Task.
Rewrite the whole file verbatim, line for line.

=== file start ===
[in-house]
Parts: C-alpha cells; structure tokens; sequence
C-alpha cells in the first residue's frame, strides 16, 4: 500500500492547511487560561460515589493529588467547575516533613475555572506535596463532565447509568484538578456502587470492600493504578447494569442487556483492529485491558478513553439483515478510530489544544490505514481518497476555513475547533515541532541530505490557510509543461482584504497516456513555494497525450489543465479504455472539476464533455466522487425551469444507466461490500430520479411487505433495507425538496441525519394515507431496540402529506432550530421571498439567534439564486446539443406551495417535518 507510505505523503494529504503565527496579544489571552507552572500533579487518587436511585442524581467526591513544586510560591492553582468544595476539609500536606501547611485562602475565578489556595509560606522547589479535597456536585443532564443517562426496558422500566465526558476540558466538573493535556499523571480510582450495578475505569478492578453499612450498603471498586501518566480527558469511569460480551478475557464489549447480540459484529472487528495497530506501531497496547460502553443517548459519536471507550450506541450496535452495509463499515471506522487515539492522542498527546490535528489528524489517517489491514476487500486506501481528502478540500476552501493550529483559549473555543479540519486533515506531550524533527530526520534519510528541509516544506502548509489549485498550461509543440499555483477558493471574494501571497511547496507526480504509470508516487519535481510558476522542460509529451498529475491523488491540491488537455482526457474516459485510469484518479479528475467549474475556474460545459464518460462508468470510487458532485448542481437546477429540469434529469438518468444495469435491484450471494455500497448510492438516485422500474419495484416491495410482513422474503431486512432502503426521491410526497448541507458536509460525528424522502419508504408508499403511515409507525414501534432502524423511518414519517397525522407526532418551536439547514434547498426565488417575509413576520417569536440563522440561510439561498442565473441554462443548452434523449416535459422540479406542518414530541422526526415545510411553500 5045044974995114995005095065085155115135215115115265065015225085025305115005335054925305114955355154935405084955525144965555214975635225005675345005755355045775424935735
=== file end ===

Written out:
[in-house]
Parts: C-alpha cells; structure tokens; sequence
C-alpha cells in the first residue's frame, strides 16, 4: 500500500492547511487560561460515589493529588467547575516533613475555572506535596463532565447509568484538578456502587470492600493504578447494569442487556483492529485491558478513553439483515478510530489544544490505514481518497476555513475547533515541532541530505490557510509543461482584504497516456513555494497525450489543465479504455472539476464533455466522487425551469444507466461490500430520479411487505433495507425538496441525519394515507431496540402529506432550530421571498439567534439564486446539443406551495417535518 507510505505523503494529504503565527496579544489571552507552572500533579487518587436511585442524581467526591513544586510560591492553582468544595476539609500536606501547611485562602475565578489556595509560606522547589479535597456536585443532564443517562426496558422500566465526558476540558466538573493535556499523571480510582450495578475505569478492578453499612450498603471498586501518566480527558469511569460480551478475557464489549447480540459484529472487528495497530506501531497496547460502553443517548459519536471507550450506541450496535452495509463499515471506522487515539492522542498527546490535528489528524489517517489491514476487500486506501481528502478540500476552501493550529483559549473555543479540519486533515506531550524533527530526520534519510528541509516544506502548509489549485498550461509543440499555483477558493471574494501571497511547496507526480504509470508516487519535481510558476522542460509529451498529475491523488491540491488537455482526457474516459485510469484518479479528475467549474475556474460545459464518460462508468470510487458532485448542481437546477429540469434529469438518468444495469435491484450471494455500497448510492438516485422500474419495484416491495410482513422474503431486512432502503426521491410526497448541507458536509460525528424522502419508504408508499403511515409507525414501534432502524423511518414519517397525522407526532418551536439547514434547498426565488417575509413576520417569536440563522440561510439561498442565473441554462443548452434523449416535459422540479406542518414530541422526526415545510411553500 5045044974995114995005095065085155115135215115115265065015225085025305115005335054925305114955355154935405084955525144965555214975635225005675345005755355045775424935735